Shrinking cities are defined as cities with a decreasing population rate and a decline in businesses and industry. In the New York Times article post below, the author argues that cities that have a declining effect, can be reversed by increasing sustainable practices. This project is helping several shrinking cities across the globe including cities in Russia, Germany, the U.S., and Japan. One of the reasons for this decline comes from home foreclosures and as a result, residential areas begin to suffer the most. The residents move out in hopes of seeking a place where they can afford to perhaps start over.
By decreasing the carbon foot print of a city, then the city itself becomes a healthier place to live, and therefore, attracting more people. For example building a solid transportation system in order to make the city less “car-centric” helps the city grow.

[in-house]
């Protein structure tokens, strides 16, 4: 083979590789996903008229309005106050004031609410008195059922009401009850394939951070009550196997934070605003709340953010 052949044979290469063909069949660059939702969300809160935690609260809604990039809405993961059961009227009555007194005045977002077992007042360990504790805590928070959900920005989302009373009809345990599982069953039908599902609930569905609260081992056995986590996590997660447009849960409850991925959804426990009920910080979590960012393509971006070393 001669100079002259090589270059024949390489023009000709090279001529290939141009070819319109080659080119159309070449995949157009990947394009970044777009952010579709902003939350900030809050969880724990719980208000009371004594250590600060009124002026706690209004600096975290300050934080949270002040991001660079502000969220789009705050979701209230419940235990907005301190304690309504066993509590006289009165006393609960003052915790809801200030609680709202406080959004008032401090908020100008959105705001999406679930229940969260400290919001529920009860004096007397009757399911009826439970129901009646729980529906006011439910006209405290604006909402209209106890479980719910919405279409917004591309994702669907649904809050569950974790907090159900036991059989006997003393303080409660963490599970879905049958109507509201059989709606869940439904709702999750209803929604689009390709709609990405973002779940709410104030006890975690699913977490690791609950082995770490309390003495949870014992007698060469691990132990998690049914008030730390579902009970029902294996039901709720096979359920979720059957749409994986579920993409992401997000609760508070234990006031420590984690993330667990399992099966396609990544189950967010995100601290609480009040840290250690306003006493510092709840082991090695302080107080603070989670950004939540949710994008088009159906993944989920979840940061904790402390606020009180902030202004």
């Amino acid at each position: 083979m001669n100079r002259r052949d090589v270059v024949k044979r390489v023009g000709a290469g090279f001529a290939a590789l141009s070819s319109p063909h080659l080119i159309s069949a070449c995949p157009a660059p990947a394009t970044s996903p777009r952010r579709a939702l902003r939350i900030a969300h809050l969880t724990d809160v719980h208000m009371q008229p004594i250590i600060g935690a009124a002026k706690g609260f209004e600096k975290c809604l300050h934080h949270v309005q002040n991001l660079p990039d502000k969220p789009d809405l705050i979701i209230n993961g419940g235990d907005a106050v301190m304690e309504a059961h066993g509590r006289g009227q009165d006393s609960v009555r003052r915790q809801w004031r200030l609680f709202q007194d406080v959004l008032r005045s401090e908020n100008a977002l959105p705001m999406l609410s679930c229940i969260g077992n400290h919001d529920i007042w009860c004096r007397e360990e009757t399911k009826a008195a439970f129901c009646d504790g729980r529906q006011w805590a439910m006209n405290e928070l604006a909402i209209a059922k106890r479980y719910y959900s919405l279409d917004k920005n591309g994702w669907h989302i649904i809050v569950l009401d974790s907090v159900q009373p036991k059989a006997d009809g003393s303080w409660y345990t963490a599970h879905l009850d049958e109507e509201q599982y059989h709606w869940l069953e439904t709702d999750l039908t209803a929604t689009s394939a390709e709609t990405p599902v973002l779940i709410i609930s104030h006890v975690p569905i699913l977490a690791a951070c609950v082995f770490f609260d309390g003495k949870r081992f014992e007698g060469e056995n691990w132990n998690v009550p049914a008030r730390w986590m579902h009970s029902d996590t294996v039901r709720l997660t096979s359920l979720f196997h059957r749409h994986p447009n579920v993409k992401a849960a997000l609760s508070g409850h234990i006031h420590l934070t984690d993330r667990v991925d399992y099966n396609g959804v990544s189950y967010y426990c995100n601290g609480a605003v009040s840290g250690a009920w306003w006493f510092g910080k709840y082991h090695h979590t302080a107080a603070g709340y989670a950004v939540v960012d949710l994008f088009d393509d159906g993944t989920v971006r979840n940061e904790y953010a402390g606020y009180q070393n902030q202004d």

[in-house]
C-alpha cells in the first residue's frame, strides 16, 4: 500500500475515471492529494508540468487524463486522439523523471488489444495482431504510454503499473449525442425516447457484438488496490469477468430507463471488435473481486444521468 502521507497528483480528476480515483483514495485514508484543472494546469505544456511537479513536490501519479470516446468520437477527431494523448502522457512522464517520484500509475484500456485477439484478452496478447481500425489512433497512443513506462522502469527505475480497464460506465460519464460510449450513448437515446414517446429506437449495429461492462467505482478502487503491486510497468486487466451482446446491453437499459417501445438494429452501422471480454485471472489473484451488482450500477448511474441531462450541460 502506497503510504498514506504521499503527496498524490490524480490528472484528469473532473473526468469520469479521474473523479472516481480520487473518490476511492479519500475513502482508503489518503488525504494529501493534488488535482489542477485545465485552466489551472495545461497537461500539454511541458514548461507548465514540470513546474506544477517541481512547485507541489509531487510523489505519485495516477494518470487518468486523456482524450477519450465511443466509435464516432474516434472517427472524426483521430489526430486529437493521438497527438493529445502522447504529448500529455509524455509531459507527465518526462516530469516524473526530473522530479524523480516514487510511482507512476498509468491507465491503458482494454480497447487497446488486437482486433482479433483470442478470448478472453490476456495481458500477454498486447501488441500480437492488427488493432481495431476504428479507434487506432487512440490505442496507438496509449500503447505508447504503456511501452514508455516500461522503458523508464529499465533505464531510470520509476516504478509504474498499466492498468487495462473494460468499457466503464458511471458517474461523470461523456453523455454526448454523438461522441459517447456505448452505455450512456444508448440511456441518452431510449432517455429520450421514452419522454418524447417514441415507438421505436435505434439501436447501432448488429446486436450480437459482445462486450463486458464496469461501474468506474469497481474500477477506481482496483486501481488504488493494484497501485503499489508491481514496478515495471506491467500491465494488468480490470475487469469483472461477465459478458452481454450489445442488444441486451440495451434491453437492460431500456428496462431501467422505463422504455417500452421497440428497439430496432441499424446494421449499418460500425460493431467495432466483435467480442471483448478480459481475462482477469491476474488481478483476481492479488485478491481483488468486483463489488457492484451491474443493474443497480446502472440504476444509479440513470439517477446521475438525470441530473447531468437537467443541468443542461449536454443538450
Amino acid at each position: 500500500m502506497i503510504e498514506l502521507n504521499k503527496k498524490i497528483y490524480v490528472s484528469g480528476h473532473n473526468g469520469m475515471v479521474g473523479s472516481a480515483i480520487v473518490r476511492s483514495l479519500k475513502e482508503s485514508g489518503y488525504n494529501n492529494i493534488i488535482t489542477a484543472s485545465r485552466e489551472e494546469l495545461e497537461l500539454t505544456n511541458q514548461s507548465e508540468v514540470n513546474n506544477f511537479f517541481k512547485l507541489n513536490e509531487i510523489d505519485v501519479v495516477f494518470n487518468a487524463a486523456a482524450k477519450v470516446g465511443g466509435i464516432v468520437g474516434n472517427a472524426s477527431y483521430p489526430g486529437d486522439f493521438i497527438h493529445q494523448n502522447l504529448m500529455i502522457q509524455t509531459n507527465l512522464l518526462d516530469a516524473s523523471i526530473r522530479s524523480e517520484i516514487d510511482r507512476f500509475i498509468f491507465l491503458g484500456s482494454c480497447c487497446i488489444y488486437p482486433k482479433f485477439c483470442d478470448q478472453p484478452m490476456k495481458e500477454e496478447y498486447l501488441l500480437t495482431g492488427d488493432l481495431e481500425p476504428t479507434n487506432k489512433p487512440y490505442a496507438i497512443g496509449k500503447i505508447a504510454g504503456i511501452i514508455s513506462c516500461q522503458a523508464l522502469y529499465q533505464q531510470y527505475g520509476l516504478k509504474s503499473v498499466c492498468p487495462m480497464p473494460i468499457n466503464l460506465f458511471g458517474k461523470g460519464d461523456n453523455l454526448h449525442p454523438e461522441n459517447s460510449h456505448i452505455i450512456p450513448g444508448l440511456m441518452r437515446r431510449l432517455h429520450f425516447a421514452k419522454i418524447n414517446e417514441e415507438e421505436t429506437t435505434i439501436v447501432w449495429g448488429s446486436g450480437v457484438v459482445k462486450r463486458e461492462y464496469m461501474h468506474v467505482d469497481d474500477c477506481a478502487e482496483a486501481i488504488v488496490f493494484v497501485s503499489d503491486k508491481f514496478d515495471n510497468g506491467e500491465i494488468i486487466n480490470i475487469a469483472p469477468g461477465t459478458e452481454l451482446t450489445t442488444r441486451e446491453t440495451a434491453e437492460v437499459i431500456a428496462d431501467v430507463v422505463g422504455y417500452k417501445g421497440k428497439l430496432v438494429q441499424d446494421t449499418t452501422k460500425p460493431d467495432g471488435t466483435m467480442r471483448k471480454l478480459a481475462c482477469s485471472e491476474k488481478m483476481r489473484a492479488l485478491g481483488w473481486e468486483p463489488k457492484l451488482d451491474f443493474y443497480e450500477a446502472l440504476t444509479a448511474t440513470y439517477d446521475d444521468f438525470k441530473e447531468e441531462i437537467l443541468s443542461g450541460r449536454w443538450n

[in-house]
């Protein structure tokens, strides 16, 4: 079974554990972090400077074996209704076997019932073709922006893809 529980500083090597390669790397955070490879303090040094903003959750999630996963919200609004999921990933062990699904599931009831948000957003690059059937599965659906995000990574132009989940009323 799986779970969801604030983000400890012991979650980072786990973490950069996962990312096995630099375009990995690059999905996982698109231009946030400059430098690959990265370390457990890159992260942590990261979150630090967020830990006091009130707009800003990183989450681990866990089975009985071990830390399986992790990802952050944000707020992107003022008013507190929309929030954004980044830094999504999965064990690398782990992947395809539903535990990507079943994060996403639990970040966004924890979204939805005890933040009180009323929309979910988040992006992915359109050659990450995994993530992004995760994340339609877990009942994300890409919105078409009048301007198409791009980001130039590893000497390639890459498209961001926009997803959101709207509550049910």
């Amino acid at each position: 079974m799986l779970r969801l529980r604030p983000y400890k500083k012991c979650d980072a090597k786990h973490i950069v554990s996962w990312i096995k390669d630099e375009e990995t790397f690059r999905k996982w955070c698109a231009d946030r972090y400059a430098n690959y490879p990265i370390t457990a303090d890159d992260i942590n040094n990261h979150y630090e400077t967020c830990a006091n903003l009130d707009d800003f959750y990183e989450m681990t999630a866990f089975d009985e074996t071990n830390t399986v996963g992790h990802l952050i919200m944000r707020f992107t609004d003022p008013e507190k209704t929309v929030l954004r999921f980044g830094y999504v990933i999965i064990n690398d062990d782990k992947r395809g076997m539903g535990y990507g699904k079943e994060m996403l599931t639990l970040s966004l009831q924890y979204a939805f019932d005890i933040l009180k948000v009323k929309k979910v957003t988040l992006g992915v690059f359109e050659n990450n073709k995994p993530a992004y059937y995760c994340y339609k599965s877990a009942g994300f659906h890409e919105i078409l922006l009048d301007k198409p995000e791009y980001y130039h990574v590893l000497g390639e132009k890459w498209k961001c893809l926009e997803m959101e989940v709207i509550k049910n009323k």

A town called La Crescenta, a suburb of L.A., has a strip of shops. The actual street is named Honolulu; however, the place is called Montrose City. This is a very clean and orderly place that appeals to people of all ages and interests. There is a shop called Critters which attracts young children and teenagers. Senior citizens, on the other hand, come to this street to walk their dogs or meet up with friends. Also, there are events such weekly farmer’s markets, October Fests and holiday celebrations. The place does also get political with weekly protests of Democrats and Republicans standing on each corner with placards and American flags. The environment has an old vibe to it with its vintage clock tower that rings every hour and old benches. Not only is it clean, but Montrose City is also organized with lined trees and orderly bushes.